Depth through thought
OUCC News 6th November 2013
Volume 23, Number 9
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Editor: Andrew Morgan firstname.lastname@example.org
We were privileged to go on this trip. Only five permits a year are awarded for this cave by the CNCC by ballot, due to the entrance being right next to a farm house. After 3 years of trying, OUCC hit the jackpot and were awarded a permit for the President’s Invite weekend, so many thanks to Olaf for applying for the permit. Despite its exclusivity and the possibility of a maximum of 10 allowed on the trip, only Harvey, Thomas, Martin, Simon, and I went on the trip. This is partly because of the excellent other options available for the day, including Gingling, but may also have been because Simon and I put off a few people the night before by saying it was a very ‘aquatic’ trip, due to advice from friends who had been there, and internet trip reports and photos....
This was also a rare OUCC trip to the eastern Dales, beyond Settle. After calling via Bernie’s to get a weather update and advice about this ‘wet’ cave, and a drive of about an hour we found the parking spot on top of the moor. It was a tad windy getting changed, and necessitated an occasional run to retrieve bags and bits of kit that blew away. We walked up to the farm house and spied the entrance under a manhole cover. It really was abutting the farm house wall, and opening the cover showed that the farmhouse was directly over the entrance. Given its location, it is very nice of the owners to let even a few trips a year down the cave.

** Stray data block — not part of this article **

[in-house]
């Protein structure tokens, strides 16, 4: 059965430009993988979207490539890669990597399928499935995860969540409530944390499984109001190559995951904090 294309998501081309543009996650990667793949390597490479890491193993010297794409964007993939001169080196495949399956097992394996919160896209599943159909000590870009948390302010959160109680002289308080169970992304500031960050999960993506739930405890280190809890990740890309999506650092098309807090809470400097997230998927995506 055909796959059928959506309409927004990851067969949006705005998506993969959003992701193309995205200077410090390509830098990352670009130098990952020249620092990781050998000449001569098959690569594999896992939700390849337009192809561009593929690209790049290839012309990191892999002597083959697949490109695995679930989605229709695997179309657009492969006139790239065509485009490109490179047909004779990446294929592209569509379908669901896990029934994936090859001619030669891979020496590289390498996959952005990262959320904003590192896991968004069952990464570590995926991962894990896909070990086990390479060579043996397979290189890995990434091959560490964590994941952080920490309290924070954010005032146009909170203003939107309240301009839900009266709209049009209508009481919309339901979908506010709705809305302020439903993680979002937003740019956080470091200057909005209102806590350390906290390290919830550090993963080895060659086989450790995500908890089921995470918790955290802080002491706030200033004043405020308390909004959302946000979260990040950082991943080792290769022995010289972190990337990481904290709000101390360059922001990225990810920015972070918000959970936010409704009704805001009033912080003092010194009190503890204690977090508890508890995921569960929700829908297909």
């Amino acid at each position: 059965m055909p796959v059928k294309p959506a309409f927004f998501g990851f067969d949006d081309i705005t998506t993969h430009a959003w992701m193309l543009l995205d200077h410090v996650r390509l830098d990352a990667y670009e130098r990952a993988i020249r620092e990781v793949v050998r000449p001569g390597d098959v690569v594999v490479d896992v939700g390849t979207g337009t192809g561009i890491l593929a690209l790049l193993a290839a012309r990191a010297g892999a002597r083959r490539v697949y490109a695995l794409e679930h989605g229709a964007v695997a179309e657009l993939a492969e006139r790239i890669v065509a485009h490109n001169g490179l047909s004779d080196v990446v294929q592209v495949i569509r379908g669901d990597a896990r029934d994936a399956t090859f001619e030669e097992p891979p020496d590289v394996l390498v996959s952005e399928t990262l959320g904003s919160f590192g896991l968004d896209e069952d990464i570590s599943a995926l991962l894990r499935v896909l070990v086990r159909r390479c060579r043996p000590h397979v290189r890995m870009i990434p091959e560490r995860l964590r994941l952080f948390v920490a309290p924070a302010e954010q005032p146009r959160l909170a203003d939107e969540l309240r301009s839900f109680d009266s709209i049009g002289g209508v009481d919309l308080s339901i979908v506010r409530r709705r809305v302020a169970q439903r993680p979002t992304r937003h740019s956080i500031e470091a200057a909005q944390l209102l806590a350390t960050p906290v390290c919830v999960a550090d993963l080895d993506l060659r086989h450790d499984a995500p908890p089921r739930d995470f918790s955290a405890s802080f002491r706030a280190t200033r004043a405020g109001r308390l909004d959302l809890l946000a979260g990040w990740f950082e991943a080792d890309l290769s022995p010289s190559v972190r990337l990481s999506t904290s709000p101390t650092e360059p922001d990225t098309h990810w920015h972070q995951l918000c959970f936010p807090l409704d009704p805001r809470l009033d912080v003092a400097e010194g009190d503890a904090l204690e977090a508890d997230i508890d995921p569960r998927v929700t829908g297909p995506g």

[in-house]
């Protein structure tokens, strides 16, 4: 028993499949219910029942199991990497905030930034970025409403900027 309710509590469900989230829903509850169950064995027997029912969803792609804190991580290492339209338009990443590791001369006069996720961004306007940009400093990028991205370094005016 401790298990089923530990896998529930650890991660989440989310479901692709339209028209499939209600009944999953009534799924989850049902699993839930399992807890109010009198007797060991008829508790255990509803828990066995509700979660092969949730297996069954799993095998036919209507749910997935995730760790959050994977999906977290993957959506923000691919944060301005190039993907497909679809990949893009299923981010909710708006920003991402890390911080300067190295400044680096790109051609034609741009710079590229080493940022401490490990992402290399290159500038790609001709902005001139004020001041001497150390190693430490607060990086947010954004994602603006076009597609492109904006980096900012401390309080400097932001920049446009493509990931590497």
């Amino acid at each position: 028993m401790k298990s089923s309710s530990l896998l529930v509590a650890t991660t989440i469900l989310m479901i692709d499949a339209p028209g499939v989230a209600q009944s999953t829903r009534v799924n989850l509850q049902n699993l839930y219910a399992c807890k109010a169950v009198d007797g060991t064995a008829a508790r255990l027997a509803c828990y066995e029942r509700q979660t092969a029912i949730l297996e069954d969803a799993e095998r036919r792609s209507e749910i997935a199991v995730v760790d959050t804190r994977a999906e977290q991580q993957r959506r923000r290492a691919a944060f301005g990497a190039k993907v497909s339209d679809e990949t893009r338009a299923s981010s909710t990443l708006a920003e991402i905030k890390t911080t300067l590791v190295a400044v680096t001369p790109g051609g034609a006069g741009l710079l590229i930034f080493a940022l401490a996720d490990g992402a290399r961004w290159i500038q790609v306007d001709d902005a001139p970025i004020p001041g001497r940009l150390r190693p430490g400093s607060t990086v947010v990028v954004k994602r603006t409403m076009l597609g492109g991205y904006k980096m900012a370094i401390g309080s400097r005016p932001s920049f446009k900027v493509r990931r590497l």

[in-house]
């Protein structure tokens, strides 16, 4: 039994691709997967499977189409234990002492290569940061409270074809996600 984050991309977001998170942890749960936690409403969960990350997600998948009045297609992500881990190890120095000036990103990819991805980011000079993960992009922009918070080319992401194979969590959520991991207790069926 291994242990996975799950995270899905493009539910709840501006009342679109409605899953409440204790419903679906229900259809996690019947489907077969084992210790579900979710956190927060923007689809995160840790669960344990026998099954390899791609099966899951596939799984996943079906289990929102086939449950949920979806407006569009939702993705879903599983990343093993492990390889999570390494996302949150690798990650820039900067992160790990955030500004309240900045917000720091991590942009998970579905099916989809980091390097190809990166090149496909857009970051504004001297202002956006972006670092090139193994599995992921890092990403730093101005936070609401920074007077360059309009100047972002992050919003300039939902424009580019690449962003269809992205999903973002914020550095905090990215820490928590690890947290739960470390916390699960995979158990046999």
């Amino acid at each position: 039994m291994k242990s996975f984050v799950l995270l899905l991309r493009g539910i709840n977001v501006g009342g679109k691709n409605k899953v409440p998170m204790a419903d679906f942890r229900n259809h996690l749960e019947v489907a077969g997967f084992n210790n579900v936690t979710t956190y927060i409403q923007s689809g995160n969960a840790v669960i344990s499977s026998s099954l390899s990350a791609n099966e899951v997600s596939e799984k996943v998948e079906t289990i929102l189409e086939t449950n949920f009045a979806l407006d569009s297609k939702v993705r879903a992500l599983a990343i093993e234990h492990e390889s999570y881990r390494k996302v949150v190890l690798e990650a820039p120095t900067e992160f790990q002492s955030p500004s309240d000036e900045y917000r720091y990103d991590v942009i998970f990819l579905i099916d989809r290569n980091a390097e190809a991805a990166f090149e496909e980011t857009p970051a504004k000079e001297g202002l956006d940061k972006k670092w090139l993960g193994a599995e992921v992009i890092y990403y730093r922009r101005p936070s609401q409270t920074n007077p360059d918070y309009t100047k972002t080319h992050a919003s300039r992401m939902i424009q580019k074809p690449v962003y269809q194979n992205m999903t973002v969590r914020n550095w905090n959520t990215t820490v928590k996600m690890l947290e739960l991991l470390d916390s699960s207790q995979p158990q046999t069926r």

After descending the short entrance pitch , via the snug entrance hole, we made our way through a dry series of passages by walking stooping or crawling. Simon and I were finding it a tad warm as we were both wearing neofleeces for the expected wet conditions. We passed some graffiti from 1862, which was of interest, but I expect in1863 there were loud complaints about the idiots who caused the damage.
We reached a streamway and followed it upstream until it reached a choke, then went the main way on downstream. After a few flat out crawls in the stream, which was only about 3cm deep we reached a lofty cross-passage and the stream disappeared into a sump. We followed the muddy cross-passage, which was adorned by some impressive straws in places, to another side passage. This side passage broke out into another streamway, via a short climb down at the end that required a ladder although it was only a couple of metres.
The streamway was a fine piece of passage, mostly several metres high with pristine white calcite flows on the side. We stomped upstream to the sump, in thigh to waist deep water, where the roof lowered in places so that there were a few ducks but with plenty of airspace.
Simon had a swim in the sump pool to cool off, and we headed downstream. The roof lowered in this direction and involved flat-out crawling in oxbows, and crawling in water arm-pit deep. There was a lot of foam on the roof of the passage, showing that it floods to the roof. I was glad we checked the forecast before! We reached the downstream sump, turned round and headed out the cave exploring a few side passages as we went, and spent a total of three hours underground.
It was an interesting trip to a cave that was unusual for a Yorkshire cave, even ignoring the entrance. It has very little vertical development, with a vertical range of only fifteen metres, and is somewhat more akin to a Welsh cave. It wasn’t a sporting trip, although comparing notes to friends after, the streamway that was only 3cm deep for us was much deeper for them so there were some intimidating flat-out ducks. For the water levels we had on the day, neofleeces were overkill! The cave is definitely a collectors piece, and worth a look, and not just for that entrance!